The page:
If the end of your degree is fast approaching then you are probably starting to think about what comes next. Will you rush straight into your first graduate job or will you choose to take a Graduate Gap Year?
Did you dismiss the idea of a Gap Year because you didn’t want to defer your entry to University, then a Graduate Gap Year offers the perfect opportunity to experience all the adventure of a Gap Year. Choose to travel for anything from 2 weeks to 16 weeks with Africa & Asia Venture (AV) on programs leaving in May and July – the perfect time to depart once your exams are finished.
The benefits of a Graduate Gap Year
Once you start applying for Graduate jobs, you’ll realise that it is an incredibly competitive market and you are likely to find yourself alongside hundreds of other Graduates competing for vacancies. You will need to do anything that you can do to differentiate yourself from other applicants. The right Gap Year can and should be that differentiating factor; that’s where Africa & Asia Venture (AV) comes in.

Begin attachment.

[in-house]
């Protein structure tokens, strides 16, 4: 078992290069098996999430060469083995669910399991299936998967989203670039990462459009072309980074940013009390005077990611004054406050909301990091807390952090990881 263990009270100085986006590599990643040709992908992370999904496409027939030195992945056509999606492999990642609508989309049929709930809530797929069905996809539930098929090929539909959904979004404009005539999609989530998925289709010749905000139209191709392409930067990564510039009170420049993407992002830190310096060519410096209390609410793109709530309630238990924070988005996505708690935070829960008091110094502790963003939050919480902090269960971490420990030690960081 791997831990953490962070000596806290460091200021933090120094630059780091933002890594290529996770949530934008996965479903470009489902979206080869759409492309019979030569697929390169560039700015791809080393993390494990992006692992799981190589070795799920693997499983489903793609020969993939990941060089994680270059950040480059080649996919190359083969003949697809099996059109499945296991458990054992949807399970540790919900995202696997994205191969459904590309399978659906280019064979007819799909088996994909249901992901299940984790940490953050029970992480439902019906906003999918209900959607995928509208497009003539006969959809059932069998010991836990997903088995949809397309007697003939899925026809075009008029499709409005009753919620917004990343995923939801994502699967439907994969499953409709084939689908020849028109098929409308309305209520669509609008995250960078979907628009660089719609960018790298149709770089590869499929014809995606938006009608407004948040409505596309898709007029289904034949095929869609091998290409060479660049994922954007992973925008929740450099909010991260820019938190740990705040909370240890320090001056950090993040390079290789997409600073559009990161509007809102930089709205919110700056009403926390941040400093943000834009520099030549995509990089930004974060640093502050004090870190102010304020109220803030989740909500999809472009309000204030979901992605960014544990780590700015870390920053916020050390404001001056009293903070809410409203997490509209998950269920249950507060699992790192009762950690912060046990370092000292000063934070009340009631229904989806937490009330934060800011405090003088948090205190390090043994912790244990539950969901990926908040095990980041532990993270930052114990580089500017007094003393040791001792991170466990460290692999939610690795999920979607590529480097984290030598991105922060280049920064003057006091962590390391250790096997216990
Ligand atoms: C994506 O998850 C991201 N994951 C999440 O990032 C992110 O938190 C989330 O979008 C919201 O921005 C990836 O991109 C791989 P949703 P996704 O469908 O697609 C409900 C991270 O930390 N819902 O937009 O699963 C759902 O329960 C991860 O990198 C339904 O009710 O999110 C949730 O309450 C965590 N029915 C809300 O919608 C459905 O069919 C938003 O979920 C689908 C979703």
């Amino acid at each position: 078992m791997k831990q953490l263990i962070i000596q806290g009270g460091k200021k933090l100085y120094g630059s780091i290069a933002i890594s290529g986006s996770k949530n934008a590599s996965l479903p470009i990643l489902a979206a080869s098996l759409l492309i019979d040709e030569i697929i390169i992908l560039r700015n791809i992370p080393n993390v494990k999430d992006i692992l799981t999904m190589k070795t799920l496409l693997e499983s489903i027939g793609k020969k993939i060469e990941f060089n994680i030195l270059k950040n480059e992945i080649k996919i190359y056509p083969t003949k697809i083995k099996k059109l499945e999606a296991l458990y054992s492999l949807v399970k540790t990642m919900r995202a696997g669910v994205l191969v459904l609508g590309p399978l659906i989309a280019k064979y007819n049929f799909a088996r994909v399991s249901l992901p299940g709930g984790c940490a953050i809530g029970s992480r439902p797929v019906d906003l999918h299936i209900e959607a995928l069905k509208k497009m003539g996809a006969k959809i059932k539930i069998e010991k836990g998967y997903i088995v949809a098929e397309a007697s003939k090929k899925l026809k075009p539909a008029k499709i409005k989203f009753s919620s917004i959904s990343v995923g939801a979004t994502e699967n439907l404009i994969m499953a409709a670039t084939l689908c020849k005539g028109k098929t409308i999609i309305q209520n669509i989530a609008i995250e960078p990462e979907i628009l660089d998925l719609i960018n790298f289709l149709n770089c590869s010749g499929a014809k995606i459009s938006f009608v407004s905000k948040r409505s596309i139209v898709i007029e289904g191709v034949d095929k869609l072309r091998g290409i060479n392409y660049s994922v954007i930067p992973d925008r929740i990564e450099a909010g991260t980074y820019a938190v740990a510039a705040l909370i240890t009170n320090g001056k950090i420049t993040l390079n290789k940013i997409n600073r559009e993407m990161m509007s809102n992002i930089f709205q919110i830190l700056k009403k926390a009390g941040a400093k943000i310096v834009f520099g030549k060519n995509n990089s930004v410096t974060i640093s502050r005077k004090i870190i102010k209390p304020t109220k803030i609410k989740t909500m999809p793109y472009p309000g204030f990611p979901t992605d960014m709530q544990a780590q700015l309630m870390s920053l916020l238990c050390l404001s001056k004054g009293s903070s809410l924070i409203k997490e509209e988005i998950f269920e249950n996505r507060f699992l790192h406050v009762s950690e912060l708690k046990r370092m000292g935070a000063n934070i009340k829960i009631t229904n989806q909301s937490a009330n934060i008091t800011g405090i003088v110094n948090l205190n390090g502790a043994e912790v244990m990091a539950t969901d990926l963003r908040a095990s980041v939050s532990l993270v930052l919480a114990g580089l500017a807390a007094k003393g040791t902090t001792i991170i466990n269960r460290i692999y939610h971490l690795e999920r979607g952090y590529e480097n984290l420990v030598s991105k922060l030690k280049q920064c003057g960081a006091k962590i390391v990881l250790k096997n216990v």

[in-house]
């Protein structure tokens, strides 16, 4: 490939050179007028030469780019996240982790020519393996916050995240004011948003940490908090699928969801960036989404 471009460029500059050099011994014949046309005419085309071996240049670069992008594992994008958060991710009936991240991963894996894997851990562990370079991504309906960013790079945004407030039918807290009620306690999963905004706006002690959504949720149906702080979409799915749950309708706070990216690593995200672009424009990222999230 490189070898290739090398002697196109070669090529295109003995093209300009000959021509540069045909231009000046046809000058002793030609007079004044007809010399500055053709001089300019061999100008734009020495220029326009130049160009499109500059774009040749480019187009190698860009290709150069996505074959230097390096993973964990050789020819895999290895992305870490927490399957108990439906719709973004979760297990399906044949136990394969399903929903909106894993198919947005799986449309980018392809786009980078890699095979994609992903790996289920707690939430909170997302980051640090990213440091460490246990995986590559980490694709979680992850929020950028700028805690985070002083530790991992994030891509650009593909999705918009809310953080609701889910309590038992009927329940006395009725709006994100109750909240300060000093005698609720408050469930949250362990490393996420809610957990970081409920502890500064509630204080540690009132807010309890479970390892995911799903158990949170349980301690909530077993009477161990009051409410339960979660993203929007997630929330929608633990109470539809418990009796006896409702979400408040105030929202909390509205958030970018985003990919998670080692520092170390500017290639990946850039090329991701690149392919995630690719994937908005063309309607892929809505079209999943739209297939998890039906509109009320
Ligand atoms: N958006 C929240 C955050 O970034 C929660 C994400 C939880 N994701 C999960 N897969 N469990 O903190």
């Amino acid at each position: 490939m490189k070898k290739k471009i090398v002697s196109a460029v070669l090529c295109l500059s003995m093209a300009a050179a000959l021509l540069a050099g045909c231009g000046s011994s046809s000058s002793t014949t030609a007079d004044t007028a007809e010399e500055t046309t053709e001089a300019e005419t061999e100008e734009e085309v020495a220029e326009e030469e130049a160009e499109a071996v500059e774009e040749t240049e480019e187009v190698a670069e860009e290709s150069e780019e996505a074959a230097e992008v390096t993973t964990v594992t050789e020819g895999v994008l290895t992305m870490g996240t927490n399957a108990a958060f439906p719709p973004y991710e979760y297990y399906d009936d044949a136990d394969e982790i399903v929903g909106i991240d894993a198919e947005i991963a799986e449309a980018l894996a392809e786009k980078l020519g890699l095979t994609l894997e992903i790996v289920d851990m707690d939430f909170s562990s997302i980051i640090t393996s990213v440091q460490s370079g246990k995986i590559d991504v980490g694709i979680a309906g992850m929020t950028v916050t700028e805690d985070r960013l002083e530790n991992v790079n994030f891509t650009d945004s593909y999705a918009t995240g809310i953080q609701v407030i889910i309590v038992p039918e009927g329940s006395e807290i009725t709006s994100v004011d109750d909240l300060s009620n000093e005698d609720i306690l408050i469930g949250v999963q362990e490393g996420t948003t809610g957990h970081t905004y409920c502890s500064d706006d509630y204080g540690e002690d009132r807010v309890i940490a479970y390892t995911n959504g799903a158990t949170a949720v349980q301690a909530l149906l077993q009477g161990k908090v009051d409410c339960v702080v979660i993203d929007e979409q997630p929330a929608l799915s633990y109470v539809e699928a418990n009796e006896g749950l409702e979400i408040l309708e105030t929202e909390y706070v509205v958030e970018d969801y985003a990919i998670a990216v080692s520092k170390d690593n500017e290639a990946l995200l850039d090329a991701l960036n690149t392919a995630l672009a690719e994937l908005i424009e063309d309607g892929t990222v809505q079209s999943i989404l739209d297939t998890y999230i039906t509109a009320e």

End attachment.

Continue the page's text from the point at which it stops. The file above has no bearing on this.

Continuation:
A Gap Year project that takes you off the beaten track, giving you the chance to experience another culture and teaches you to not only survive, but to thrive on your own will make you stand out to an employer looking through a flood of CV’s or resumes. Volunteering in the developing world will offer you stand out work experience, giving you something unique to talk about at interview, and showing employers that you are not like other graduates. So the question is… can you afford not to take a Graduate Gap Year?
Don’t just take our word for it…
“If you choose to do something worthwhile on your gap year, like AV in Africa or Asia, then you are differentiating yourself to employers. When it comes to applying for summer internship/graduate positions at big firms, their approach for discovering more about your qualities is through asking applicants “competency” questions both via their on-line application systems, and at interview.
Having applied to a number of financial institutions and accountancy firms, across the board similar questions about leadership qualities, demonstrating decision making and overcoming problems, came up again and again. When answering these I had the option to churn out generic university based answers which I imagine many other applicants will have done, but instead I used my experiences in Africa with AV.
Particularly in interviews, firms always seemed to pick up on my time in Africa and spend time allowing me to discuss how my work there had contributed to my people, leadership and time management skills.”